Digital Music News has a brief item about the de-emphasis of music at major music retailers like Virgin Megastore and Trans World, which has chopped its music-specific inventory to 43% of its stores’ total offerings to last year’s total of 47%. And when you combine that with the below stats from the in-depth Billboard article on the current state of artist development (sub. req.), which is full of so much good/depressing information that I’ll probably be referencing it all day, the state of the recorded-music-selling business becomes even bleaker than previously thought (although at least it makes the Trans World/Virgin cutbacks seem a little less dire):
Independent stores and regional chains, known for embracing developing artists, are critical in helping labels develop artists market by market, so that eventually baby bands would garner enough sales to convince the big boxes to take a chance.
That process was easier in 1991, the year that Billboard began using SoundScan data to determine chart placement. Billboard estimates that, at that time, there were 4,700 traditional chain record stores–at least 10 chains each had 100 stores or more–aggregating to a 47% market share. Some 6,000 independent stores yielded a 15% market share, 8,000 mass-merchant stores took a 23% market share, and the record clubs and mail-order companies had a 15% share.
Today, following mass consolidation, price wars and bankruptcies–most recently underscored by the 2006 closures of Musicland and Tower Records–Billboard very roughly estimates there are about 1,400 traditional chain music stores with about a 6% market share; roughly 1,600 independent stores with a 5% market share; digital stores’ album sales including TEA (track-equivalency albums, or equating every 10 tracks sold by one artist with an album sale) are at a 24% market share; other nontraditional retailers like record clubs, Amazon, Starbucks and concert album sales account for about 8%; some 7,000 mass-merchant stores yielding approximately 31%; and about 2,000 consumer electronic and book stores with about a 26% market share.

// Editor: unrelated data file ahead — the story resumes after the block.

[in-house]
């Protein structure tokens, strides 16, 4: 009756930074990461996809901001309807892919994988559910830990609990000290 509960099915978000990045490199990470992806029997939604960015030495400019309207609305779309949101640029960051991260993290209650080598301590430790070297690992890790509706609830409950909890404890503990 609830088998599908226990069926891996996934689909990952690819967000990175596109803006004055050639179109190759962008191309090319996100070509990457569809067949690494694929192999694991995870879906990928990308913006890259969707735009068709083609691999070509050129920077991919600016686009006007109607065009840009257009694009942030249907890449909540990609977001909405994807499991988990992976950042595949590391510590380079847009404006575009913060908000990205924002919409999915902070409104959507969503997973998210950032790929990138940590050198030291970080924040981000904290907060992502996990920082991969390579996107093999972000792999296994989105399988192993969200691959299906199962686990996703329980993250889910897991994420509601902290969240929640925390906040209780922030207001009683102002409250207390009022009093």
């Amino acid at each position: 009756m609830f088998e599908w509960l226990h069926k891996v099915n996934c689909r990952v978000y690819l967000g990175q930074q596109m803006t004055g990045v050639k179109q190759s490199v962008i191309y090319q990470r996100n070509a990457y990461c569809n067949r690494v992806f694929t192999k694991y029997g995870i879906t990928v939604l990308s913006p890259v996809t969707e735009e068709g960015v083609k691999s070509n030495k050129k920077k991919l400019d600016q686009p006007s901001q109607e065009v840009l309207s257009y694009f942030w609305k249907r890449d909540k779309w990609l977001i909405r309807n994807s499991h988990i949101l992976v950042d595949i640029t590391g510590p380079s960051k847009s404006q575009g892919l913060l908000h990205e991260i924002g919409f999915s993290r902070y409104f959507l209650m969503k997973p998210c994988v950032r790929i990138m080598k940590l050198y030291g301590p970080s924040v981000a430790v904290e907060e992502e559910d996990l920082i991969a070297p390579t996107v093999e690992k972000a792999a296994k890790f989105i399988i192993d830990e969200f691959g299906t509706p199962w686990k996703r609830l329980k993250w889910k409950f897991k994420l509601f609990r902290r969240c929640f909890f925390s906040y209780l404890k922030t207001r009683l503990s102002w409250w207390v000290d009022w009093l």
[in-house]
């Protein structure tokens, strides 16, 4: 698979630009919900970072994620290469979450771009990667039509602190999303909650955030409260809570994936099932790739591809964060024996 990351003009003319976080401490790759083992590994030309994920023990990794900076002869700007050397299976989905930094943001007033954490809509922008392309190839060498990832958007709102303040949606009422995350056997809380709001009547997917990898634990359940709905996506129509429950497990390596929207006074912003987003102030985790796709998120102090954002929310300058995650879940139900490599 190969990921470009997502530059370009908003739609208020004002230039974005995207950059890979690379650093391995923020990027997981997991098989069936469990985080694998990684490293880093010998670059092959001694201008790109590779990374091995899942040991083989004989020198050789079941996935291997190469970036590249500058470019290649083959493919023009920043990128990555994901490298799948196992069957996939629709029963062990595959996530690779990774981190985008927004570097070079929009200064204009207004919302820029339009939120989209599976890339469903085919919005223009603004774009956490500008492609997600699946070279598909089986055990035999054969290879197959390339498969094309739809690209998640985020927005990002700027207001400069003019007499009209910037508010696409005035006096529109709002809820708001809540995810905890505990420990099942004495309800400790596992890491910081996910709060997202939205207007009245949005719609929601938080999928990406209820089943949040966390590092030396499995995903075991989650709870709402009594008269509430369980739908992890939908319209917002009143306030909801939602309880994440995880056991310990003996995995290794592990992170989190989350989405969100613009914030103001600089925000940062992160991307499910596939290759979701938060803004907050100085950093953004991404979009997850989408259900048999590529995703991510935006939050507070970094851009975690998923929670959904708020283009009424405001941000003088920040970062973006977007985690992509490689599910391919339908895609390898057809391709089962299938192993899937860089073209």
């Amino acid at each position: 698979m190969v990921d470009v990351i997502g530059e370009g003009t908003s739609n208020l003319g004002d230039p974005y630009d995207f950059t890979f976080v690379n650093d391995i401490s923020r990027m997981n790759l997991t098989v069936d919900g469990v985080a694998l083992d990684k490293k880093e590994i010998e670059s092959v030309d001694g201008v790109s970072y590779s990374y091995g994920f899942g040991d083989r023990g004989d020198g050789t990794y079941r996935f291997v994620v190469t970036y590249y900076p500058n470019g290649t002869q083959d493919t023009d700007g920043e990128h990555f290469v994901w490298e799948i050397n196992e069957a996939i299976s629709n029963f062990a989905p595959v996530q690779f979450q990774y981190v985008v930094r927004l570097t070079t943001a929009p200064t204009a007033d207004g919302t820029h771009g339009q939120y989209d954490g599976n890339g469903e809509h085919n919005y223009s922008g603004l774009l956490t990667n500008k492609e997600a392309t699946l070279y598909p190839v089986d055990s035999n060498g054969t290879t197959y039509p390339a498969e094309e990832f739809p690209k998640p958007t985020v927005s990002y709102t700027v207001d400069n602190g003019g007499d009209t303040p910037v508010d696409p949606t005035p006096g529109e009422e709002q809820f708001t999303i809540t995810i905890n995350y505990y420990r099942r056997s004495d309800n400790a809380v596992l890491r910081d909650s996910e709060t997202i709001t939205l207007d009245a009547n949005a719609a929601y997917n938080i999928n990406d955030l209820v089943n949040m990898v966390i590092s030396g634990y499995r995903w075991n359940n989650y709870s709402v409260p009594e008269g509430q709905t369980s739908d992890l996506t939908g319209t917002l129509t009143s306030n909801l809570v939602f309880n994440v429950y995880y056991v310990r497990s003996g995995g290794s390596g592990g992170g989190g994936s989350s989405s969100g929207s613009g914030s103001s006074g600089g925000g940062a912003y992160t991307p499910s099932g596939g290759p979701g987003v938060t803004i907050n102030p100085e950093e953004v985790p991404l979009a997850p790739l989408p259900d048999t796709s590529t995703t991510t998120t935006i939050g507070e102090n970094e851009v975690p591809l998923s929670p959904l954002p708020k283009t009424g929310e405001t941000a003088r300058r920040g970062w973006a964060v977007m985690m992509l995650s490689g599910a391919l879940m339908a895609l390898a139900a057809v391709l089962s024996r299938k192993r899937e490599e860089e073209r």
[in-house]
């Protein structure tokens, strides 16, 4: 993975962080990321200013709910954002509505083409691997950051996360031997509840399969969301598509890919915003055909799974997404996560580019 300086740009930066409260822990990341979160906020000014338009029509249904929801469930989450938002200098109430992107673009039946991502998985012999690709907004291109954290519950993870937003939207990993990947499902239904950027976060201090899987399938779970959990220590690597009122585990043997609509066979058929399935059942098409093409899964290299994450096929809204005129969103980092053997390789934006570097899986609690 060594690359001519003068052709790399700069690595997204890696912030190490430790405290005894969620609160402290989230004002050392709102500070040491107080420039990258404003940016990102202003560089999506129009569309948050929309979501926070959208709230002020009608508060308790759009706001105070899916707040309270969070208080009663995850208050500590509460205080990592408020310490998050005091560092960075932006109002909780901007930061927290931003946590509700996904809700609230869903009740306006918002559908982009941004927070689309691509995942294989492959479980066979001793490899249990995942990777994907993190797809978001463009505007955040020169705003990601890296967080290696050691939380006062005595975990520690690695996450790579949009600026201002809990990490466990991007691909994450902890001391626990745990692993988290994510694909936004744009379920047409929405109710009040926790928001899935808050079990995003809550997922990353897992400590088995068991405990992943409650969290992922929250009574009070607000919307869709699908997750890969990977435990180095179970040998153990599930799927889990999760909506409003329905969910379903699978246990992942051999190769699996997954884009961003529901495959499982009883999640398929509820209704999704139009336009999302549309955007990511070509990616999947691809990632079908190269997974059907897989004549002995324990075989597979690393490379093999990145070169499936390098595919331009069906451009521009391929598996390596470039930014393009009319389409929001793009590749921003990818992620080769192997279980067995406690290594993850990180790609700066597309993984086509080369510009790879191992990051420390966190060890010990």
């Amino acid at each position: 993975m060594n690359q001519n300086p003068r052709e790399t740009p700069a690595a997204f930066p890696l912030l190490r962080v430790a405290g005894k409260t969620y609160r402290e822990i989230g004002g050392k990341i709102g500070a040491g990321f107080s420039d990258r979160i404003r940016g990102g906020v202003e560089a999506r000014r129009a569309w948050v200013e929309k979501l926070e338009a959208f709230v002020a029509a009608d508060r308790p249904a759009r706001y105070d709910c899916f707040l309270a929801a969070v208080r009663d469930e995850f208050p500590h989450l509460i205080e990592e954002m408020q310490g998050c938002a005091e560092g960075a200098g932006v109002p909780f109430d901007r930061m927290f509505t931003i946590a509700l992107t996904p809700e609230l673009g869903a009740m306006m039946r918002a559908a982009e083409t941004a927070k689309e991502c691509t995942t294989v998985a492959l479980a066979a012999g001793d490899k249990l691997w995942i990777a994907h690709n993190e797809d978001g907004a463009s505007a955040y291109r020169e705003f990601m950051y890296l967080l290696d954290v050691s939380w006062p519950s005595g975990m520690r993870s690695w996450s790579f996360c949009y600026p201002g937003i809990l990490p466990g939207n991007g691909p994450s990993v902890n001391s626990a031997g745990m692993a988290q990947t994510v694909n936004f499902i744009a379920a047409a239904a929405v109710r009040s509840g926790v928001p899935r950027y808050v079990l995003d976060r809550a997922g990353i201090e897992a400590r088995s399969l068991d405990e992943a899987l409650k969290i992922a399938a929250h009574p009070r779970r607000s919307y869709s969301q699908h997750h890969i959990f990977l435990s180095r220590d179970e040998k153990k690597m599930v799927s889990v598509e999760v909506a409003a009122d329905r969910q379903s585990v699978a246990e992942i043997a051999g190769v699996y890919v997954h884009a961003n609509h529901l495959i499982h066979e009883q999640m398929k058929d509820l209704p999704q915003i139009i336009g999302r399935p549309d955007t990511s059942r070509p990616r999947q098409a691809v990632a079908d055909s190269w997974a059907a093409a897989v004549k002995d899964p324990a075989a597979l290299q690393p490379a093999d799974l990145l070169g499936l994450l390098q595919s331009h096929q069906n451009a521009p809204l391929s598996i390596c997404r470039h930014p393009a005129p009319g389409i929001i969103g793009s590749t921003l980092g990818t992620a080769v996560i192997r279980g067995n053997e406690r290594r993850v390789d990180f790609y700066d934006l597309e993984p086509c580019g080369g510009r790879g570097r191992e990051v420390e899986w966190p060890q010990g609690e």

Sure, these numbers are very rough, but they’re still staggering; in addition to the collapse of the chain-store backbone, the 71% drop in total chain music stores and a 74% drop in the number of indie stores in 16 years are pretty alarming when you look at the numbers in black and white. (Also, how about the near-total demolition of record clubs? Guess once those “10 albums for a penny” ads went away, so did the parade of suckers lining up to buy half-artworked albums six months after release date.)
Diversification Pushes CD Prospects Southward, Analyst [Digital Music News]
SEEDS OF DOUBT: ARTIST GROWTH [Billboard.biz, sub. req.]